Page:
I don’t know about other writers, but for me, the journey from the inception of a book idea to an actual novel is at once fleeting and furious, enigmatic and concrete. For months–years, in fact–I become a slave to what is often the convoluted formation and exhausting (although beloved) revision of plot and character.
This has been no less true for my second novel, slated for publication (also by David C. Cook) in spring, 2015.
Readers of How Sweet the Sound have asked if my second book is a sequel, and (((sorry))), it’s not–at least not in the sense that I’m bringing back any aspect of that story, the characters, or the Alabama setting.
However, I do believe readers will find just as much–perhaps even more–hope and redemption, heart-rending characters, aspects of social justice, and a unique and captivating storyline.
I’m not going to reveal much about the plot of my second novel today, except to say that it’s set along the shores of Lake Michigan, and that it involves a jewelry designer, Nel Stewart, who must discover how decades-old secrets of her aging father’s past instersect with a lost and mysterious aquamarine, in time for them both to find the grace and forgiveness they’ve been longing for all their lives.
But wait–that picture doesn’t look much like Lake Michigan, does it? That’s because while set in the 1990’s, much of the story involves the plight of a boy who escaped pogrom-torn, Pale of Settlement Ukraine in the early 1900’s. An exceptionally tragic time in history often overshadowed by the Holocaust, as many (if not more) millions of Jews were brutally and mercilessly slaughtered during this time period. The much-adored musical, Fiddler on the Roof, lends a glimpse into shtetl life during this time, but many countries in the region forbade their citizens to even speak about the massacres, which lasted up until and throughout the Holocaust. In fact, many of the physical reminders such as Jewish cemeteries and synagogues in the regions are being unjustly erased and torn down even today.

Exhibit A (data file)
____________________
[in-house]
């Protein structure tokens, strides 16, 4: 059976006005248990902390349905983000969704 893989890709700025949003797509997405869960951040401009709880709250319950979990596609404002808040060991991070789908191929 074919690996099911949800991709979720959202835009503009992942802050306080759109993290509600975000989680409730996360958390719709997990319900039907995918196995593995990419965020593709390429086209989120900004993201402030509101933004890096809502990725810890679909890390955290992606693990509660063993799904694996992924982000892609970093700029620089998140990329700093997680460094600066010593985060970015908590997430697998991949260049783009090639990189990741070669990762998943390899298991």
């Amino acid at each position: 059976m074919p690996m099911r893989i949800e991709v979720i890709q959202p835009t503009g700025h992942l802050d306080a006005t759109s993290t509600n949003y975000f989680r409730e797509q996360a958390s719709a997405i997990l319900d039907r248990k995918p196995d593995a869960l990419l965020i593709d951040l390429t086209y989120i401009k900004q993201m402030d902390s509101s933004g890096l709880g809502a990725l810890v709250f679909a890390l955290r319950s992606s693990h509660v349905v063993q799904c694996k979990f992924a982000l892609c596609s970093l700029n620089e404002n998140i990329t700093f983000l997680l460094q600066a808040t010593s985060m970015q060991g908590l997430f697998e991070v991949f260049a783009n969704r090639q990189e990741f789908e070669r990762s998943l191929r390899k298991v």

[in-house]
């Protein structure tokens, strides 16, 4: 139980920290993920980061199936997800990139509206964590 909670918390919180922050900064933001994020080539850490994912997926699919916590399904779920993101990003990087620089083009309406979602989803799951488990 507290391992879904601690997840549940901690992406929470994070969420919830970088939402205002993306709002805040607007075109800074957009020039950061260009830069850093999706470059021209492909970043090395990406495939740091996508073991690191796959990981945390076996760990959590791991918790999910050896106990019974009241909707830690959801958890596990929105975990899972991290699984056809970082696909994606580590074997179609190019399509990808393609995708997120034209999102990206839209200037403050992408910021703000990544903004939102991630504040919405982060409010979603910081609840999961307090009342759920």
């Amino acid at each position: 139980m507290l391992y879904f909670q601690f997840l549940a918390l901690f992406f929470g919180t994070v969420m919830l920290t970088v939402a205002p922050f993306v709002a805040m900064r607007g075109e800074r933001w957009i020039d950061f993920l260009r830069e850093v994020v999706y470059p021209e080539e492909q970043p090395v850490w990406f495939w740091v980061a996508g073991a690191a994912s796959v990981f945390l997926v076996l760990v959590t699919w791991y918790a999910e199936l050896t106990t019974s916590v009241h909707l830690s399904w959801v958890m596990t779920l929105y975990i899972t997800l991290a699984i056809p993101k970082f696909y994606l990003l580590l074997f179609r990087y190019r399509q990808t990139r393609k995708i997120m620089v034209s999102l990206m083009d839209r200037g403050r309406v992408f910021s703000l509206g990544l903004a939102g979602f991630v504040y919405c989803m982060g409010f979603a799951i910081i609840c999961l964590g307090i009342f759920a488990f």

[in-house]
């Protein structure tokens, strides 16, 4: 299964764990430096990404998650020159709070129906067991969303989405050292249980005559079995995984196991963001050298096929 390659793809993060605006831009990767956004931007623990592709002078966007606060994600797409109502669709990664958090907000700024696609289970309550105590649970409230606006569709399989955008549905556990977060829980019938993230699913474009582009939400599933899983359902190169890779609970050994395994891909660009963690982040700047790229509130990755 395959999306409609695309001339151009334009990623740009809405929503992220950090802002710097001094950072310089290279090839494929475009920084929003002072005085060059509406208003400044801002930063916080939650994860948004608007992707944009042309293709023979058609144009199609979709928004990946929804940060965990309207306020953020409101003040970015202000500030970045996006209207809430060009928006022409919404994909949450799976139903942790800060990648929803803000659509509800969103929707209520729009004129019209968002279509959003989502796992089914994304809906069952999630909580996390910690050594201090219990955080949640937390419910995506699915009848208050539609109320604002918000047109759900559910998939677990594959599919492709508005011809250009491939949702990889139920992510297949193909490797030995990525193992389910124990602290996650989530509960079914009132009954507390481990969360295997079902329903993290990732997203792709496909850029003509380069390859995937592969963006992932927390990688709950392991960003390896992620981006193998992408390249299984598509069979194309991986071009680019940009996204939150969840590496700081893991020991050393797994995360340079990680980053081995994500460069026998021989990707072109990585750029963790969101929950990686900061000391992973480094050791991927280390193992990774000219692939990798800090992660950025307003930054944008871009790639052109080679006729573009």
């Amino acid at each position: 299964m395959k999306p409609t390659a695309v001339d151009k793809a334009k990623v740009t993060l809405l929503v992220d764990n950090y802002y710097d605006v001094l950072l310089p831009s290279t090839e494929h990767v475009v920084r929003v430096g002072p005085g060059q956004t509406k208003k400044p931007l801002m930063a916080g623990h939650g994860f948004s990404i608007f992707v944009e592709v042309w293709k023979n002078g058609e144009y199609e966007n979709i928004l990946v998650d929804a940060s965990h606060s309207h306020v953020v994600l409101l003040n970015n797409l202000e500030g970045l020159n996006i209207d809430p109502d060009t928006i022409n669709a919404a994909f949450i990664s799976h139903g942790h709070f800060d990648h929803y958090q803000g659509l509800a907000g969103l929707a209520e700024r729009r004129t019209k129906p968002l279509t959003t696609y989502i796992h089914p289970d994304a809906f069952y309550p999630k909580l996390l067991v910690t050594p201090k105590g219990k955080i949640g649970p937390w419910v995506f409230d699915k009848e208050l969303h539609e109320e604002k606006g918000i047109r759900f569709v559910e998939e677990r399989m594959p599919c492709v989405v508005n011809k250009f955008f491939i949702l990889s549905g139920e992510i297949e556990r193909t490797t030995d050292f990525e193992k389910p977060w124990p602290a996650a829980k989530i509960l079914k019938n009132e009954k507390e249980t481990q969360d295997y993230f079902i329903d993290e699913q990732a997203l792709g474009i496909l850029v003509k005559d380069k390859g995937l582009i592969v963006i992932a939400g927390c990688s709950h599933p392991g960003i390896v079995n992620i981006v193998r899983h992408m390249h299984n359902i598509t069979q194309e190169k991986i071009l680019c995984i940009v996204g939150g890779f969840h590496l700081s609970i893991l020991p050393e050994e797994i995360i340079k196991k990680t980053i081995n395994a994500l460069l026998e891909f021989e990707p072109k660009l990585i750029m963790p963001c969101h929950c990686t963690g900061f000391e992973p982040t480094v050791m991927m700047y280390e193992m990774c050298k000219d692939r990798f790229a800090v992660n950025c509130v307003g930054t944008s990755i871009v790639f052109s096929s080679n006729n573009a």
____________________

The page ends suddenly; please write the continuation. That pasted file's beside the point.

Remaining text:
My paternal ancestors were turn-of-the-century Ukraine immigrants along with hundreds of thousands of other courageous Jews who escaped these events. As such, I was inspired to write this novel.
Related to that, and as promised, today I’ll tell you the title of this upcoming book, which is…
…hold your breath…
…wait for it…
Then Sings My Soul: A Novel
Aside from being a line from one of my all-time favorite hymns and a nod to the use of a hymn line in the title of my first novel, How Great Thou Art was translated from Swedish to English (and more stanzas were added) by a man named Stuart Hine, who was, in fact, a missionary to Western Ukraine. According to the Gospel Music Hall of Fame,
Stuart K. Hine was born in 1899 in Great Britain. In much of Stuart’s earlier years he and his wife were missionaries in the Western Ukraine of Russia, where they evangelized as Christian workers and singers. In 1931, Stuart K. Hine and his wife returned to Britain and conducted gospel campaigns throughout Great Britain. During those years, Stuart published many song books and wrote many of his beloved gospel songs…Stuart retired from the active ministry but continued to publish his song books and his music and contributed the majority of his income to various missionary endeavors around the world…Stuart K. Hine’s most popular composition is “How Great Thou Art,” which is recognized in many polls as the number one Hymn in America…
One of my favorite recordings of the song is by Carrie Underwood and Vince Gill. Enjoy this incredibly rendition, and stay tuned for cover design and more as the weeks and months go by.
And before you go, it’d be so kind if you’d leave a comment below about what you think about this preview of my second novel!